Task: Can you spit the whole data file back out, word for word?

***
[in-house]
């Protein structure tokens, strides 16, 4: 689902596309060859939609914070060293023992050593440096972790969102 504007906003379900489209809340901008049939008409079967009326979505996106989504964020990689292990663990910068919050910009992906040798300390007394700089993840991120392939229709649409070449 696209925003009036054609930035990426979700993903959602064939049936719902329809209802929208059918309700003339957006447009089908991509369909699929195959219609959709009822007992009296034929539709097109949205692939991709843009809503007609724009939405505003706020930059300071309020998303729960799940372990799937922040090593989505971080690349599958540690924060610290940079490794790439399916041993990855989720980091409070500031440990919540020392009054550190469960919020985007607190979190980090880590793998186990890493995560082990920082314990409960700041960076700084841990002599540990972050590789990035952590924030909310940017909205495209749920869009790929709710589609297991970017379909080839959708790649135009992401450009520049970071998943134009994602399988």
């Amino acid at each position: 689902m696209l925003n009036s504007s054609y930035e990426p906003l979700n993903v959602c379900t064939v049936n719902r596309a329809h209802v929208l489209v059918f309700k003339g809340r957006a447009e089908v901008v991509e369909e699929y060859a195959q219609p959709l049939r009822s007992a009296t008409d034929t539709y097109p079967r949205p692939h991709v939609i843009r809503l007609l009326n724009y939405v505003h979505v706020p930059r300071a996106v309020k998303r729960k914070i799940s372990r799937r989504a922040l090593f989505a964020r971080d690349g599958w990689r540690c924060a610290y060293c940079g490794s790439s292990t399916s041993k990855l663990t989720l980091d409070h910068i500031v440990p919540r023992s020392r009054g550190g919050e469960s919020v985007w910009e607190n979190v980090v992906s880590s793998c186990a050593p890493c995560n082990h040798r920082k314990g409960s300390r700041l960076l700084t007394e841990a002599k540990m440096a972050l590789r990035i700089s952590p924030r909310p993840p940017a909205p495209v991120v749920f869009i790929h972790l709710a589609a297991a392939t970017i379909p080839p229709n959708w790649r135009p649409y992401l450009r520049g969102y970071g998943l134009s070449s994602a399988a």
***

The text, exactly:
[in-house]
């Protein structure tokens, strides 16, 4: 689902596309060859939609914070060293023992050593440096972790969102 504007906003379900489209809340901008049939008409079967009326979505996106989504964020990689292990663990910068919050910009992906040798300390007394700089993840991120392939229709649409070449 696209925003009036054609930035990426979700993903959602064939049936719902329809209802929208059918309700003339957006447009089908991509369909699929195959219609959709009822007992009296034929539709097109949205692939991709843009809503007609724009939405505003706020930059300071309020998303729960799940372990799937922040090593989505971080690349599958540690924060610290940079490794790439399916041993990855989720980091409070500031440990919540020392009054550190469960919020985007607190979190980090880590793998186990890493995560082990920082314990409960700041960076700084841990002599540990972050590789990035952590924030909310940017909205495209749920869009790929709710589609297991970017379909080839959708790649135009992401450009520049970071998943134009994602399988």
């Amino acid at each position: 689902m696209l925003n009036s504007s054609y930035e990426p906003l979700n993903v959602c379900t064939v049936n719902r596309a329809h209802v929208l489209v059918f309700k003339g809340r957006a447009e089908v901008v991509e369909e699929y060859a195959q219609p959709l049939r009822s007992a009296t008409d034929t539709y097109p079967r949205p692939h991709v939609i843009r809503l007609l009326n724009y939405v505003h979505v706020p930059r300071a996106v309020k998303r729960k914070i799940s372990r799937r989504a922040l090593f989505a964020r971080d690349g599958w990689r540690c924060a610290y060293c940079g490794s790439s292990t399916s041993k990855l663990t989720l980091d409070h910068i500031v440990p919540r023992s020392r009054g550190g919050e469960s919020v985007w910009e607190n979190v980090v992906s880590s793998c186990a050593p890493c995560n082990h040798r920082k314990g409960s300390r700041l960076l700084t007394e841990a002599k540990m440096a972050l590789r990035i700089s952590p924030r909310p993840p940017a909205p495209v991120v749920f869009i790929h972790l709710a589609a297991a392939t970017i379909p080839p229709n959708w790649r135009p649409y992401l450009r520049g969102y970071g998943l134009s070449s994602a399988a």